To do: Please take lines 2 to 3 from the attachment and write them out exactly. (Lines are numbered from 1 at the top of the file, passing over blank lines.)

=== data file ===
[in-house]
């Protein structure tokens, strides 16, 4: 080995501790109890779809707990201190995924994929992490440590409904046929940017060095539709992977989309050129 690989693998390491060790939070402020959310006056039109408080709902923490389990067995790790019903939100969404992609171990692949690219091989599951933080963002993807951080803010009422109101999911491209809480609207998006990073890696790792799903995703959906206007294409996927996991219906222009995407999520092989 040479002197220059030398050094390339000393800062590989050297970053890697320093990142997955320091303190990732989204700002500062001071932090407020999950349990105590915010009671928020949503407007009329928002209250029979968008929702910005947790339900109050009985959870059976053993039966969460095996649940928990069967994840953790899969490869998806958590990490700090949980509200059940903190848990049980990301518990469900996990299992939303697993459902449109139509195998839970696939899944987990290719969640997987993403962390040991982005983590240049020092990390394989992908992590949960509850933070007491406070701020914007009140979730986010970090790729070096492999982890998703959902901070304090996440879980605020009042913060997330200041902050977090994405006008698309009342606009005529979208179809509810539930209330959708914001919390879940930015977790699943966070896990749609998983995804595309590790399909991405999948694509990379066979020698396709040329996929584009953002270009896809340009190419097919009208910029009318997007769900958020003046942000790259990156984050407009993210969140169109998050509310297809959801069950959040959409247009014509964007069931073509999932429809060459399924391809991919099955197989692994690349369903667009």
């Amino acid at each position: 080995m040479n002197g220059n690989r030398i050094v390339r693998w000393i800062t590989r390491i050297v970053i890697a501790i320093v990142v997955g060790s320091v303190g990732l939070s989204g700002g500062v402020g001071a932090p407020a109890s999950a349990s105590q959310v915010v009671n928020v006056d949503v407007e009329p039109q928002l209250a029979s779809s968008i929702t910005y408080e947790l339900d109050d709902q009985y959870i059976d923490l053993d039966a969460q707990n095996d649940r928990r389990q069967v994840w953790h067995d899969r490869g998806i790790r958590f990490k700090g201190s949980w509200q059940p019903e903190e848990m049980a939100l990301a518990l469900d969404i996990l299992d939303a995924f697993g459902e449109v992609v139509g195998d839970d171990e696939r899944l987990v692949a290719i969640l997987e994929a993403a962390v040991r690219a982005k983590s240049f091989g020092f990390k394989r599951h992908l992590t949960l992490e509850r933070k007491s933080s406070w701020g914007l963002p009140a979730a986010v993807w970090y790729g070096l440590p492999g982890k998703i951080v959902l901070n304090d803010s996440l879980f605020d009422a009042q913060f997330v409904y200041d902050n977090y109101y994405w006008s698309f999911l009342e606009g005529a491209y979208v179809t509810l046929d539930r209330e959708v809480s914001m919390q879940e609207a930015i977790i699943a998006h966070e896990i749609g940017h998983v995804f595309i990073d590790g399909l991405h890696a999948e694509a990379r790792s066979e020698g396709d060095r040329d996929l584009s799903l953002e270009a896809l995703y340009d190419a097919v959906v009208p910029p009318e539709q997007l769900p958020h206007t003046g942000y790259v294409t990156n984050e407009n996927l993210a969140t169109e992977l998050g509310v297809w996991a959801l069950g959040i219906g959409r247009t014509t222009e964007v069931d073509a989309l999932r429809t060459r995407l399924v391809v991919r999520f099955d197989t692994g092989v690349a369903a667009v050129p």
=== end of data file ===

């Protein structure tokens, strides 16, 4: 080995501790109890779809707990201190995924994929992490440590409904046929940017060095539709992977989309050129 690989693998390491060790939070402020959310006056039109408080709902923490389990067995790790019903939100969404992609171990692949690219091989599951933080963002993807951080803010009422109101999911491209809480609207998006990073890696790792799903995703959906206007294409996927996991219906222009995407999520092989 040479002197220059030398050094390339000393800062590989050297970053890697320093990142997955320091303190990732989204700002500062001071932090407020999950349990105590915010009671928020949503407007009329928002209250029979968008929702910005947790339900109050009985959870059976053993039966969460095996649940928990069967994840953790899969490869998806958590990490700090949980509200059940903190848990049980990301518990469900996990299992939303697993459902449109139509195998839970696939899944987990290719969640997987993403962390040991982005983590240049020092990390394989992908992590949960509850933070007491406070701020914007009140979730986010970090790729070096492999982890998703959902901070304090996440879980605020009042913060997330200041902050977090994405006008698309009342606009005529979208179809509810539930209330959708914001919390879940930015977790699943966070896990749609998983995804595309590790399909991405999948694509990379066979020698396709040329996929584009953002270009896809340009190419097919009208910029009318997007769900958020003046942000790259990156984050407009993210969140169109998050509310297809959801069950959040959409247009014509964007069931073509999932429809060459399924391809991919099955197989692994690349369903667009």
């Amino acid at each position: 080995m040479n002197g220059n690989r030398i050094v390339r693998w000393i800062t590989r390491i050297v970053i890697a501790i320093v990142v997955g060790s320091v303190g990732l939070s989204g700002g500062v402020g001071a932090p407020a109890s999950a349990s105590q959310v915010v009671n928020v006056d949503v407007e009329p039109q928002l209250a029979s779809s968008i929702t910005y408080e947790l339900d109050d709902q009985y959870i059976d923490l053993d039966a969460q707990n095996d649940r928990r389990q069967v994840w953790h067995d899969r490869g998806i790790r958590f990490k700090g201190s949980w509200q059940p019903e903190e848990m049980a939100l990301a518990l469900d969404i996990l299992d939303a995924f697993g459902e449109v992609v139509g195998d839970d171990e696939r899944l987990v692949a290719i969640l997987e994929a993403a962390v040991r690219a982005k983590s240049f091989g020092f990390k394989r599951h992908l992590t949960l992490e509850r933070k007491s933080s406070w701020g914007l963002p009140a979730a986010v993807w970090y790729g070096l440590p492999g982890k998703i951080v959902l901070n304090d803010s996440l879980f605020d009422a009042q913060f997330v409904y200041d902050n977090y109101y994405w006008s698309f999911l009342e606009g005529a491209y979208v179809t509810l046929d539930r209330e959708v809480s914001m919390q879940e609207a930015i977790i699943a998006h966070e896990i749609g940017h998983v995804f595309i990073d590790g399909l991405h890696a999948e694509a990379r790792s066979e020698g396709d060095r040329d996929l584009s799903l953002e270009a896809l995703y340009d190419a097919v959906v009208p910029p009318e539709q997007l769900p958020h206007t003046g942000y790259v294409t990156n984050e407009n996927l993210a969140t169109e992977l998050g509310v297809w996991a959801l069950g959040i219906g959409r247009t014509t222009e964007v069931d073509a989309l999932r429809t060459r995407l399924v391809v991919r999520f099955d197989t692994g092989v690349a369903a667009v050129p």